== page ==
It's always a mistake to upset the licensed trade and many publicans have put up posters banning the hapless Alastair Darling from their premises. It has even happened on the Isles of Scilly, where Harold Wilson is buried, according to my friends on Radio Scilly ( Scilly ). Of course, Alastair Darling is hardly going to make a pilgrimage to Wilson's grave any time soon, but that is not the point: publicans can have quite a substantial informal influence on their customers - they are 'opinion formers' in the jargon. (According to Radio Scilly, a recent visitor to St.Mary's turned down an offer on a tour to see Wilson's grave, asking to see the nearby vet's house, followed by the question 'has she got a man yet?')

The other decision which I found quite extraordinary was the abolition of the 10p tax band. Indeed, it has provoked a revolt among normally loyal backbenchers and even one minister which the whips had to smother. Apparently, there has been some talk of amelioration at the margins but this will do little for relatively less prosperous core Labour voters who will be hit quite hard by the change.

According to the Institute of Fiscal Studies the Budget will leave 5.3m households worse off, in particular those earning between £5,345 and £18,500. They will be hit by the changes in income tax and national insurance, while those earning more than £18,500 will gain. The apparent justification is to simplify the tax system, but this seems to be a bureaucratic rationale rather than one understanding of the position of the very people Labour is supposed to be helping.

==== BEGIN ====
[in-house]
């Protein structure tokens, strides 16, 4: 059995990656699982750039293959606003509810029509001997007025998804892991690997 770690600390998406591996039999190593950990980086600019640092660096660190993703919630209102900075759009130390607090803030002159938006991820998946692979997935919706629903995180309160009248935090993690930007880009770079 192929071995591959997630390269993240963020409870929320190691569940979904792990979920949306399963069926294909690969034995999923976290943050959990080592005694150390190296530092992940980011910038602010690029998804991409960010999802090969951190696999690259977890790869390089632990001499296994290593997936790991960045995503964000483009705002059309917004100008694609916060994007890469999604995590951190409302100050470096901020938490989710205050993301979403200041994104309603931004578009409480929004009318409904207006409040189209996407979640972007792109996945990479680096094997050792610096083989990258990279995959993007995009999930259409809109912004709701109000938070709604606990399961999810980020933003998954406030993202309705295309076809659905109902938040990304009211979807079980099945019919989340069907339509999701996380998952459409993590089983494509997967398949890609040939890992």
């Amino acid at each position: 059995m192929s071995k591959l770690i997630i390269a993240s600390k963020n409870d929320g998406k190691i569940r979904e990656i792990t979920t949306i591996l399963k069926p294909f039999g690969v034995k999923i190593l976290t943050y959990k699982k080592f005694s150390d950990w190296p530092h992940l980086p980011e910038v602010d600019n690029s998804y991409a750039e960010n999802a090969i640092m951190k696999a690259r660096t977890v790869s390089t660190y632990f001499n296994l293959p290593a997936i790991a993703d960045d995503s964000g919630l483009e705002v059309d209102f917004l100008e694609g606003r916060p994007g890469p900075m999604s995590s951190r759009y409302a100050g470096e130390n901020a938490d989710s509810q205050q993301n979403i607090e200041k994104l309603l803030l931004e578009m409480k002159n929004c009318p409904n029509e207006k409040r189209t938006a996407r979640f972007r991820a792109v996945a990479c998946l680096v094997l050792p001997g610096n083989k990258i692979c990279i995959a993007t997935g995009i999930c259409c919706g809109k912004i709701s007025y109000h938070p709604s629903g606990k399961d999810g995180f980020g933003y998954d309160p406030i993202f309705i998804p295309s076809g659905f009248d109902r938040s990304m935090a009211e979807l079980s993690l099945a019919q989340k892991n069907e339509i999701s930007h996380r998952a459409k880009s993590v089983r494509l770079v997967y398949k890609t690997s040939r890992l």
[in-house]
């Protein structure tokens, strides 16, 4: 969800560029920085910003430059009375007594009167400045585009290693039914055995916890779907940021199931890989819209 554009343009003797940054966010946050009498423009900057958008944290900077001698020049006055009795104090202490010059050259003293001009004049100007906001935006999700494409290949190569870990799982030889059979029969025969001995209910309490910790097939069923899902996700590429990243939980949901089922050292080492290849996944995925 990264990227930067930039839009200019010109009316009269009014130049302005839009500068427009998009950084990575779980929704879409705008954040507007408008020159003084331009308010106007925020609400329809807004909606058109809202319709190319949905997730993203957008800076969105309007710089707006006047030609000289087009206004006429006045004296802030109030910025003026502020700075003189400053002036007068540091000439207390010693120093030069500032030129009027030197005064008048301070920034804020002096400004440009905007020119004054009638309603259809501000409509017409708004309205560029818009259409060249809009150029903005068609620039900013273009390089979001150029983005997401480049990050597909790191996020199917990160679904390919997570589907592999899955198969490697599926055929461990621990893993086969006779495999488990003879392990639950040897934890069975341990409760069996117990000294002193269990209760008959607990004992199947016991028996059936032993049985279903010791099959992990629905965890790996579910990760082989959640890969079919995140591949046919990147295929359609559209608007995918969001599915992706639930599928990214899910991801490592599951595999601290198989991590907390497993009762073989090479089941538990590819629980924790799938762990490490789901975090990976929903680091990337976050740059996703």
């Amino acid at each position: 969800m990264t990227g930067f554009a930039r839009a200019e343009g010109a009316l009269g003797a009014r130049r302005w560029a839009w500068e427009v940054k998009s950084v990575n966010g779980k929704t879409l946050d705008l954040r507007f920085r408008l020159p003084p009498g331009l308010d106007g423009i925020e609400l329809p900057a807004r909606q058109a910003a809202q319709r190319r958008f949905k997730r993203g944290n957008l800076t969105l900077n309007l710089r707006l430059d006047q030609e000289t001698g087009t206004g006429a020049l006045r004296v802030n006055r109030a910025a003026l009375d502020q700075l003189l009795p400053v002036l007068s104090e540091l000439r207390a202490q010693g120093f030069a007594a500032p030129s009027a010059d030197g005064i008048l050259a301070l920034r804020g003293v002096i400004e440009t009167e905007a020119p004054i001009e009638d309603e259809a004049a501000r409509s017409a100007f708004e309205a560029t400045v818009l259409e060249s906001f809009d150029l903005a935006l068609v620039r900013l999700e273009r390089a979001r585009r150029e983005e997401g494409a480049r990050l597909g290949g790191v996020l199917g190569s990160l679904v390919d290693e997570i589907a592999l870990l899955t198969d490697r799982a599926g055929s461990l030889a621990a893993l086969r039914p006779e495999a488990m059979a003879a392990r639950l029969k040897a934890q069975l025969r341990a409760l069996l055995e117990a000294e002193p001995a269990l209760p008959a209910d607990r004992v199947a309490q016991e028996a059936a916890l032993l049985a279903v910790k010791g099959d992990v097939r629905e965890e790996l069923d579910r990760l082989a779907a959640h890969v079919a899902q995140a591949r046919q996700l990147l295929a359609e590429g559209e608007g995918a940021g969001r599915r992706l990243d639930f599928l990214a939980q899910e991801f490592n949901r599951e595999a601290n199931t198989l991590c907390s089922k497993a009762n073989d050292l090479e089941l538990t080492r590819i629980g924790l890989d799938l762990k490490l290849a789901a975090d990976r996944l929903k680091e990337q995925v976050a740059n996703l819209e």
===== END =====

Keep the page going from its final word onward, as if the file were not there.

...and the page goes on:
If that was not enough, Labour is also setting out to offend another group of core voters by holding back public sector pay. This is supposed to be a move to fight inflation, but no semi literate economist believes this explanation. It is because the public coffers are empty.

Middle Britain is currently taking a big hit from higher mortgage interest rates (which are currently not much affected by adjustments in the Bank of England rate), higher utility bills and higher Council tax. It is not a recipe for Labour success in the local elections or the next general election. Like many governments that have been in office for a long time, they seem to have lost the plot.